Monday, May 17, 2010

Small Pleasures: Anti-Climactic Copy

Searching online for a fresh, kicky, kid-approved synonym for "awesome" just now, I clicked on an "Iron Man" web ad and landed on, where the following copy gave me a faint smile. 


Stronger, faster and tougher than any version before it, the Mark VI armor perfects the Iron Man weapon system. Loaded with weapons and capable of supersonic speed, it turns Tony Stark into the ultimate high-tech hero. Take on even the toughest bad guys with this awesome warrior. Featuring the advanced and high-tech Mark VI version of his armor, this Repulsor Power Iron Man figure’s lights and sounds show enemies he means business. When you’re ready for the battle to begin, activate his snap-on blaster accessories and launch his projectiles. His glowing chest repulsor accessory shows that even the toughest combat hasn’t fazed him—and he’s ready for the next battle to begin. Figure comes with snap-on blaster and 2 projectile accessories.


Manufacturer's Suggested Age: 4 Years and Up

Care and Cleaning: Wipe Clean With a Dry Cloth

Wednesday, May 12, 2010

NY Story: Conversation and Conclusions in the Rain

Hello?  Hello?  Is anyone there? 

Oh, sorry.  It's you.  Do I seem a little jumpy? Yes, I guess I am.  I had a weird encounter just now, in the rain around midnight. Two, actually.  First, I recognized the former head of a major West Coast art institute, a guy I met many times in LA when we both lived there and a good friend of mine worked for him. He and I stood under a scaffold and talked for about 10 minutes on topics ranging from opera (he'd just come from one I'd never heard of) to museums, art critics ("museum groupies"), plants, and of course, our mutual friend.  It was a lively encounter that ended with him asking for my card and, as we went our separate ways, with me thinking about highly motivated people and my own crushing glibness. 

About 15 minutes later, still walking north, I was crossing 78th on the west side of Broadway near the Apthorp. I was chatting with a friend in LA about weighty issues (the usual), when a dark guy in a baggy dark coat strolled out from 78th onto Broadway.  He was about 20 feet ahead.  By day that block is a pleasant tree-lined stretch, but at night, the trees block the streetlights, and a wall of parked cars blocks any view from the street. So when the guy slowed under the second tree and reached into his pocket, I veered out into the street. I didn't make eye contact but crossed Broadway still talking.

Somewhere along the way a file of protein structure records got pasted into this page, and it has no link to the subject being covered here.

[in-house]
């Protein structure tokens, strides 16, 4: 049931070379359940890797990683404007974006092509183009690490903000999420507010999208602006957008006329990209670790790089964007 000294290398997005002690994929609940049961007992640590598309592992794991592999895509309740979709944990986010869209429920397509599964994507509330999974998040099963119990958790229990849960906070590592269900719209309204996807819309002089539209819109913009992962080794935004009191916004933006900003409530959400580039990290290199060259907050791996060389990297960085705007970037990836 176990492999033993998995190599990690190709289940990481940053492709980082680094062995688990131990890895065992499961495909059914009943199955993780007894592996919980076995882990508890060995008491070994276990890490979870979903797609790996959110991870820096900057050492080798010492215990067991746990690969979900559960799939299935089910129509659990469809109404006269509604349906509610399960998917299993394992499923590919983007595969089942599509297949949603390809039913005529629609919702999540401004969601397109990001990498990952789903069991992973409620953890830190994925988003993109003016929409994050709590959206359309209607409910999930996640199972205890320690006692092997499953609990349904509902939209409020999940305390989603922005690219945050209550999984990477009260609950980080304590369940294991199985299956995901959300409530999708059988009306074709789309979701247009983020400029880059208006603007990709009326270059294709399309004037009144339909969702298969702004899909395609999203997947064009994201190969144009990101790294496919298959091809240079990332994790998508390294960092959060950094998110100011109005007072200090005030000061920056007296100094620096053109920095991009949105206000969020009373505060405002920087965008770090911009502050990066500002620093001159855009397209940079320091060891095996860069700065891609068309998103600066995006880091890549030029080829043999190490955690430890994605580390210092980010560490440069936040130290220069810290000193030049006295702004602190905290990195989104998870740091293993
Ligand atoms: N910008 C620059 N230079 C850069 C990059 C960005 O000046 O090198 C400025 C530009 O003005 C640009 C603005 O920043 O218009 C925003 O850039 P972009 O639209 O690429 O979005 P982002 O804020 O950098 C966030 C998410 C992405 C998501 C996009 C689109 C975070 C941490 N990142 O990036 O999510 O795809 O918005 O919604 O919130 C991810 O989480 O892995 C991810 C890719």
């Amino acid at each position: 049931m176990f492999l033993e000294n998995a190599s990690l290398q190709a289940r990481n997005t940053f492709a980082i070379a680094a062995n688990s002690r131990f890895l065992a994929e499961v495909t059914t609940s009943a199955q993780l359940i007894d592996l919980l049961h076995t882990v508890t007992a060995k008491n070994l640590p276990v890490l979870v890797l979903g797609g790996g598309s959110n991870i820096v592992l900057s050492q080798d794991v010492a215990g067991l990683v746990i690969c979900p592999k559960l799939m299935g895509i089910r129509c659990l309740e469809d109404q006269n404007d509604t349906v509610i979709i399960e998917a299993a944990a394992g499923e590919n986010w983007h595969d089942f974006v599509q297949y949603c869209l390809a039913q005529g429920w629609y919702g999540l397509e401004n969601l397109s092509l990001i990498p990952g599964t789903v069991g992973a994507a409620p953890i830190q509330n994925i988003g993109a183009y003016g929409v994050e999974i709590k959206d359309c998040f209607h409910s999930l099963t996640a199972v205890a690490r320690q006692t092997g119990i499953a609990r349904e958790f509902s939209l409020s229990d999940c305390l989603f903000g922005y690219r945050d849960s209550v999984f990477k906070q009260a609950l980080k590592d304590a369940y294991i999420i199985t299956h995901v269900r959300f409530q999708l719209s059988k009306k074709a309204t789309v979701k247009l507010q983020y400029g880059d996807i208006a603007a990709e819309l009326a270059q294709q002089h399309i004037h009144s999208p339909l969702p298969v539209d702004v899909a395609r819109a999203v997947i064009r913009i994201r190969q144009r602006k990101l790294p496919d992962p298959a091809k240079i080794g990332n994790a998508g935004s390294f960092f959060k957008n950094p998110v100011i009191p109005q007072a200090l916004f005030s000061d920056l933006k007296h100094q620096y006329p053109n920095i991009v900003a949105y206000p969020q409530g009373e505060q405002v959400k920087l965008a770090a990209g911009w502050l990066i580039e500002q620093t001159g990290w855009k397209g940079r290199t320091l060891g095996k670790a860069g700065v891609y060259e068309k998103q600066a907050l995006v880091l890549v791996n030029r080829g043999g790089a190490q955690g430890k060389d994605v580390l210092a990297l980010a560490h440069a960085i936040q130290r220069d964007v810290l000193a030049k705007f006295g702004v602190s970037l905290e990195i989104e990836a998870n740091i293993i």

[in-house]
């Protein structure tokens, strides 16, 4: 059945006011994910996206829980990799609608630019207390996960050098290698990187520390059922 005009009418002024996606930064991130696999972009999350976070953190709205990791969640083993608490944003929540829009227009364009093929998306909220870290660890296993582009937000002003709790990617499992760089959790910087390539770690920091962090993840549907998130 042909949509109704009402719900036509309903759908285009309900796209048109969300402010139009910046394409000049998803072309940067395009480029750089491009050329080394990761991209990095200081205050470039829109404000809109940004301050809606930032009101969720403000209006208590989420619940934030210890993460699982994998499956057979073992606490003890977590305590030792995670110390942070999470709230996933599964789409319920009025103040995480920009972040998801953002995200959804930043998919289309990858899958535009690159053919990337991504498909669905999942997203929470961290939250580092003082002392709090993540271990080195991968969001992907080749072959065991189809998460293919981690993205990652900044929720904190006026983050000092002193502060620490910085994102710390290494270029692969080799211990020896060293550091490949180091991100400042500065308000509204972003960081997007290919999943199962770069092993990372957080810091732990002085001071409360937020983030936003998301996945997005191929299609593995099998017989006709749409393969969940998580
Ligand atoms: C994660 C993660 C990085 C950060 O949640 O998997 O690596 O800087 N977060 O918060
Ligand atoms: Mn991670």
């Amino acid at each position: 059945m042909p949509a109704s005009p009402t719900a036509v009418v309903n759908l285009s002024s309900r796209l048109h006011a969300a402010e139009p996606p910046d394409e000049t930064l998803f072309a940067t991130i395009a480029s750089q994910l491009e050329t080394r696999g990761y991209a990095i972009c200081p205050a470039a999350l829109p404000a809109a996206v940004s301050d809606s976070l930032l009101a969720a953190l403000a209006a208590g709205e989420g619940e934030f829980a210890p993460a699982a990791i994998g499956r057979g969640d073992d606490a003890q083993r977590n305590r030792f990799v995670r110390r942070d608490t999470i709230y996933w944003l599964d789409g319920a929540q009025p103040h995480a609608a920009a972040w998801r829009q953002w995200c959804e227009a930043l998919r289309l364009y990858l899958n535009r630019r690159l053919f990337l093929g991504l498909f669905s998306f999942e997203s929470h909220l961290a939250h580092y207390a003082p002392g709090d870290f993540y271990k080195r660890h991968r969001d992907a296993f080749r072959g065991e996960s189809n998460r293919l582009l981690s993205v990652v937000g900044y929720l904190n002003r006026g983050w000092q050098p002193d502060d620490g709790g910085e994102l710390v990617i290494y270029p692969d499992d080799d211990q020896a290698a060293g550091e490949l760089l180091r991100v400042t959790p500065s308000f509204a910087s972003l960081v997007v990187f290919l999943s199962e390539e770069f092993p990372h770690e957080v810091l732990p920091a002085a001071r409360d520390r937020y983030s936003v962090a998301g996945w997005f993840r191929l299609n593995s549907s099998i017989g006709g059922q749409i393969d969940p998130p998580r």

My friend, safe at home in LA, told me the current vogue in muggings is to target people talking on cell phones, because they're oblivious to what's around them. Oh really? A block later, just as I reached the much bigger 79th Street, I was dismayed to see the same guy crossing ahead of me, as if to intercept me.  Was I imagining it?  Maybe.  Probably.  But I didn't like how it felt.  So I broke into a trot and crossed 79th away from him, explaining to my friend that I wanted to focus and would call her back. 

Broadway north of 79th was pretty empty -- the rain washes the streets clean, as Travis Bickle would tell you.  So I figured I'd just duck into the subway and take it home after all. I'd already walked more than a mile. If the guy were following me he wouldn't do so in the subway -- would he? Even if he did, I could just hang out by the station clerk's booth till the train came.

So I slipped down the stairs and found myself in a long, well-lit corridor, 40 feet away from the turnstiles.  I walked briskly down the hall, and when it opened up into the station lobby -- there he was. That guy. The station clerk, a small man in full uniform, was standing outside his booth, giving that guy the fisheye. Even so, that guy wasn't heading for the turnstiles: he was hovering, eyes restless. I looked at him. He looked at me. He had a nice face, but he seemed nervous and a little vulpine. Or did I imagine that?  The clerk's eyes darted nervously between us, and I didn't stop moving. I kept walking to the other stairway and then ran up it and back out onto Broadway. I didn’t look back. Why'd I leave? I had no desire to engage him in a staring contest down there with the station clerk as our witness. So now what?

The Dublin House, an average joint with a neon Celtic harp over the door, was nearby on 79th.  I almost never stop for a solo beer in a bar. But this seemed like a good time to dry off and hang out while the guy went away.  I walked in, full of nervous energy, but the crowd was too much, so I just stood in the doorway scanning the wet intersection for that vague silhouette.

He didn't show up again. After a few minutes I headed over to Amsterdam, where bar crowds throng outside to smoke. I called my friend to say I was okay.  I kept looking behind me. Then, walking under a scaffold, I wondered if he might have gone up Broadway and crossed over to Amsterdam on 80th to cut me off.  That corner was coming up. But the street ahead was lively, so I kept going. At 82nd a police van was idling at the light, so I waved to the cop (he was picking his nose), and after he rolled down his window, I related my little tale. He said he'd check it out and took off, lights flashing.

Did I overreact? Maybe. But I have cause. Long ago, in Harlem at twilight, I was chased down Broadway by about 10 teenagers in hoodies chanting "Howard Beach! Howard Beach!"  That night a taxi saved my life (or something). As my friend and I climbed into the cab, the kids stopped coming toward us and started laughing. Visiting again a few years later, it was around 1am when I saw a cluster of teenagers in hoodies approaching me on Eighth Avenue (back before Eighth was the wonderland of boutiques that it is now).  As I headed toward them, two kids stopped way up the block in a doorway. Two more split off to wait a few doors down. One walked out to stand between parked cars. And two kept coming toward me. I saw all that happen and veered out onto the avenue to hail a cab. They also started laughing as I got in and took off.